College Athletics Department Photographer Accused of Abusing Taxpayer Funds

College Athletics Department Photographer Accused of Abusing Taxpayer Funds

The chief photographer of the University of Tennessee (UT) Athletics Department has been accused of "abus[ing] university work time and equipment for his personal benefit" by getting paid to photograph non-UT athletes for other schools while working for UT.

The office of the Tennessee Comptroller of the Treasury released the findings of an investigation into the photographer, named by a source close to the investigation as Donald Page. The Treasury investigation found that Page used UT equipment and UT student assistants to photograph other universities' athletes during events when he was supposed to be on the job as a UT photographer.  For his duplicitous efforts, Page was found to have received at least $9,240 in compensation from outside organizations while on the clock for UT and nearly $6,500 in compensation from outside organizations during off-hours. The investigation reviewed records from February 2014 through June 2017.

The Treasury report concludes that Page's actions may not have necessarily violated university policy but at least "resulted in a waste and/or abuse of taxpayer funds." The University of Tennessee is a public school, paid for by the taxpaying public. Page is a state employee with a reported salary of $56,661 per year.

Page has been on paid administrative leave since June 15, 2017 and his employment status is uncertain, potentially pending the results of a further investigation or hearing by the university.

Lead image by Joel Kramer (Creative Commons 2.0 license)

[via WBIR and Knox News]

Aneesh Kothari's picture

Aneesh Kothari is a Houston-based travel, landscape, and cityscape photographer. He enjoys reading, traveling with his family, and making lists of things he enjoys. He yearns to be a Civil War buff but has yet to finish the Ken Burns series.

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" paid administrative leave", private sector job would have fired him for using company gear alone if it wasn't known and permitted.

This is a big deal. Why? Unfair competitive advantage.

The gear* he used was likely bought by the school with taxpayer funded money. Software? Likely the same thing. Healthcare? Retirement? Workshops/training? Benefits? Dunno, but all are common for a state employee.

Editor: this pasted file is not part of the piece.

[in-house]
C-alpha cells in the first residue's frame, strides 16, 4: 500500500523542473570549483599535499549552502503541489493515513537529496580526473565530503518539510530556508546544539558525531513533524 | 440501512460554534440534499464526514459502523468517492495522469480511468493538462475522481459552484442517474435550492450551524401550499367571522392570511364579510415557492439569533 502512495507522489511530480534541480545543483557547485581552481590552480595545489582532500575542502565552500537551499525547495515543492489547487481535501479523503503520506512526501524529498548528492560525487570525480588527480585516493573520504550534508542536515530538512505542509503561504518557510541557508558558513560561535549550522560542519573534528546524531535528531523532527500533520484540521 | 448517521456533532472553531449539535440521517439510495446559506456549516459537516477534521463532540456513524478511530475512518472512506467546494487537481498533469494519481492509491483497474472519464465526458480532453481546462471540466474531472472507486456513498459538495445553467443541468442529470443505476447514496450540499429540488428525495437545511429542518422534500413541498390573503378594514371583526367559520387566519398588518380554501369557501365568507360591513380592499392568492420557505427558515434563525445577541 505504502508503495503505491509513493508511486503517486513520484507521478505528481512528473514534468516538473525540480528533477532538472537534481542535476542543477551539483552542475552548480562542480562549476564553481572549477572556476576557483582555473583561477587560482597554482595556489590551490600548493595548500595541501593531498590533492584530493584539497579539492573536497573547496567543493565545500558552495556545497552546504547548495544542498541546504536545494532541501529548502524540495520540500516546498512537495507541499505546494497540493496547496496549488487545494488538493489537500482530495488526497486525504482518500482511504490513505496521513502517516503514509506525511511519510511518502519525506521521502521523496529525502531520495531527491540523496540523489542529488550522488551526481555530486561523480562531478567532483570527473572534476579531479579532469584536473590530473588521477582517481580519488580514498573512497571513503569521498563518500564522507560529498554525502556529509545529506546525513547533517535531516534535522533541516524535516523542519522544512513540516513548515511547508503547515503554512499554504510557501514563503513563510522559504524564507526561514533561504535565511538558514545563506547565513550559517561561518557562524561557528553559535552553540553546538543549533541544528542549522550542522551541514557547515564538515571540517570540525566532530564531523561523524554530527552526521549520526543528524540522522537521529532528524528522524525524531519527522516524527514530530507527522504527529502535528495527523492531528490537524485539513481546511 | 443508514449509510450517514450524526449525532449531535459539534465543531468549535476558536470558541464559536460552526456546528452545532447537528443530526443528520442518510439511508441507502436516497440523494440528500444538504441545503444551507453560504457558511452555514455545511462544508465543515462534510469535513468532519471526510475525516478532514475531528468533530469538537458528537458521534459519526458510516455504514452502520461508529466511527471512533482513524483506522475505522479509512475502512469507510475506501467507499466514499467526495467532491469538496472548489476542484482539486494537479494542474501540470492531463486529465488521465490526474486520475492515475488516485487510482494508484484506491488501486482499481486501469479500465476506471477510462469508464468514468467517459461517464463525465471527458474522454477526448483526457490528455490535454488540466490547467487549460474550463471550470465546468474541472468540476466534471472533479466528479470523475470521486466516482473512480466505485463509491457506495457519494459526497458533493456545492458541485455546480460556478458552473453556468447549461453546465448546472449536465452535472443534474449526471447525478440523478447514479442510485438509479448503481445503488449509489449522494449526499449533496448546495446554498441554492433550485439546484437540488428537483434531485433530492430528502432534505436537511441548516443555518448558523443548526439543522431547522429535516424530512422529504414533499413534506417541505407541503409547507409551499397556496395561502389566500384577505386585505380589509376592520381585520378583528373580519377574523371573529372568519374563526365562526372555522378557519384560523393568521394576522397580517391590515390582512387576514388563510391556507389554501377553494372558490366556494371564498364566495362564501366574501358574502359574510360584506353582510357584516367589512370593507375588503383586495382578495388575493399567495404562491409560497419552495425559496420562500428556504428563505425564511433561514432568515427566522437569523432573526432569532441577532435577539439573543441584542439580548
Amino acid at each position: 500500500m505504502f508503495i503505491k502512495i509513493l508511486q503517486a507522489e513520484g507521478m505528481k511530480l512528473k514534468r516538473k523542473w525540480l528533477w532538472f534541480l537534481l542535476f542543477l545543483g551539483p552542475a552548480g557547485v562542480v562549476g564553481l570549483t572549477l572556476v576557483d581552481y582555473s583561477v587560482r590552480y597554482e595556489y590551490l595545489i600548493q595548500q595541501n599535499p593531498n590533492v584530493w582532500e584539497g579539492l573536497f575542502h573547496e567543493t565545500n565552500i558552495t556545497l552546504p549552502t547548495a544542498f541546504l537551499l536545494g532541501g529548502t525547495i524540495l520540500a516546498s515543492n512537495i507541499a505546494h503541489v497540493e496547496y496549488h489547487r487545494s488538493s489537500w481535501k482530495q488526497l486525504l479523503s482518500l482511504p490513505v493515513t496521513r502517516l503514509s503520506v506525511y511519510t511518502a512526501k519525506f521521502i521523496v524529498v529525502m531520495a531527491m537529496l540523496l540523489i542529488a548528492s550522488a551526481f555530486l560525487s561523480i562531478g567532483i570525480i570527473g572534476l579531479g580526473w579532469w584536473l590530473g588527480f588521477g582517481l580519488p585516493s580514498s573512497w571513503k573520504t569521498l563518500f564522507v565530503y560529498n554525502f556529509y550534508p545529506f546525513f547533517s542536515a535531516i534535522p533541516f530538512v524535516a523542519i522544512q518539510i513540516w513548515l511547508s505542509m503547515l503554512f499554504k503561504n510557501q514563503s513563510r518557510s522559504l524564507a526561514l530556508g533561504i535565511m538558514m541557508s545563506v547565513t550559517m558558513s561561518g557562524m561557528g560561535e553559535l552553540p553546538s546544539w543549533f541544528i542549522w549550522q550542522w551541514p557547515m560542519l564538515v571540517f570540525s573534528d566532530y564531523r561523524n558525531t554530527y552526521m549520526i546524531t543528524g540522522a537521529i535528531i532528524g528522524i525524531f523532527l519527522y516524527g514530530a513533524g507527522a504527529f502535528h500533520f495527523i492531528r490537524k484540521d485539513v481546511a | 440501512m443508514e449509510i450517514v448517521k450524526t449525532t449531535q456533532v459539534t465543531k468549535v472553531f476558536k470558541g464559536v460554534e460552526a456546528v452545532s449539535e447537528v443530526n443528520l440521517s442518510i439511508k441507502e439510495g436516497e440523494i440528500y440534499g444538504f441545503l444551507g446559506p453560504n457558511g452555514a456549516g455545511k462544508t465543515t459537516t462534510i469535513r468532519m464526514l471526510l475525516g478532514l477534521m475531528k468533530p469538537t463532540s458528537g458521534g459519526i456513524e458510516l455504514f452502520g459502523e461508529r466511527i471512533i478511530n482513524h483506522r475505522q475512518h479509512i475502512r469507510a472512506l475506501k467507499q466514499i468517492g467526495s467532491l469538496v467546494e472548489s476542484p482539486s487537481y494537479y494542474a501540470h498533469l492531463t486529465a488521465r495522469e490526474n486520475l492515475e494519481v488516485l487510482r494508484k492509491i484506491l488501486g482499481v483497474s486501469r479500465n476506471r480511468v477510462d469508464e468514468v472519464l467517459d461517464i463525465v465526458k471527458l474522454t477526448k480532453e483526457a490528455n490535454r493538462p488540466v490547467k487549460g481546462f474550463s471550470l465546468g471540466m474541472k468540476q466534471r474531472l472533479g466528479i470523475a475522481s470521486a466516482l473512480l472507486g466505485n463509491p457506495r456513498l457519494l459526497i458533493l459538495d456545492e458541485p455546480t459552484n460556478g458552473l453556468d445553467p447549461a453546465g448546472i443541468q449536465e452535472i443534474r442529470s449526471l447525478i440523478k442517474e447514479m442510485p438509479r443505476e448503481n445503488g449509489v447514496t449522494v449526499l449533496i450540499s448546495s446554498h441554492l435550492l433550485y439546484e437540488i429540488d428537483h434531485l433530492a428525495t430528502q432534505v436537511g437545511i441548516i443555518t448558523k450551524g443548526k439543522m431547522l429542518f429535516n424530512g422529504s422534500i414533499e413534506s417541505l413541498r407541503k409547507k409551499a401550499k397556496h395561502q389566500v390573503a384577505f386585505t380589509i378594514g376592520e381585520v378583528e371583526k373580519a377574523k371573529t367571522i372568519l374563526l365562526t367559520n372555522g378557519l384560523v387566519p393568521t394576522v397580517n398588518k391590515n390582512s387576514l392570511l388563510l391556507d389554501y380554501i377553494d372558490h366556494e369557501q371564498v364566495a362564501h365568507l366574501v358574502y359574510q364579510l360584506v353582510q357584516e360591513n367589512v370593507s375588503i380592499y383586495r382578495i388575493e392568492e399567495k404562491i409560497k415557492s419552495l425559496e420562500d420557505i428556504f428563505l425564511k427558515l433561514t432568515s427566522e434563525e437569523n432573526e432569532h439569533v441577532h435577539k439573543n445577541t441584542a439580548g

So, if a photographer doesn't have to pay for their equipment, or any of those other elements… think how unfair a competitive advantage a photog like this has over the rest of us who DO have to cover all those costs on our own dime… while at the same time we're paying for the stuff he uses to compete with us.

This is not isolated. I've run into this with numerous non-profit entities who have media departments who go out and bid in the marketplace as if they were a for-profit business. Very unfair competitive (and tax sheltered + tax-funded) advantage.

Well, it's not against the law in this instance. It may be stretching his privilege, but to take it to the level of 'unfair competitive advantage' is another major stretch.

What about a rich kid whose parents' foot the bill for their gear? Unfair, or "that's life"? Would you call unfair advantage there as well?

That this was on the public's dime is also debateable considering the source of the funding. Meaning, for the big sports schools, they're their own source of funding- tv contracts, bowl revenues, tickets, merchandise, etc. As Tennessee is a major SEC university, I wouldn't doubt their football program is turning the profit and putting it back into the school. Ergo, the equipement may be funded by a profit-generating athletic program... and may not be sourced by public funds. If you match the cost of the gear to what part of the university it's benefitting, it's part of the p/l. (I should represent this guy in the investigation ;) )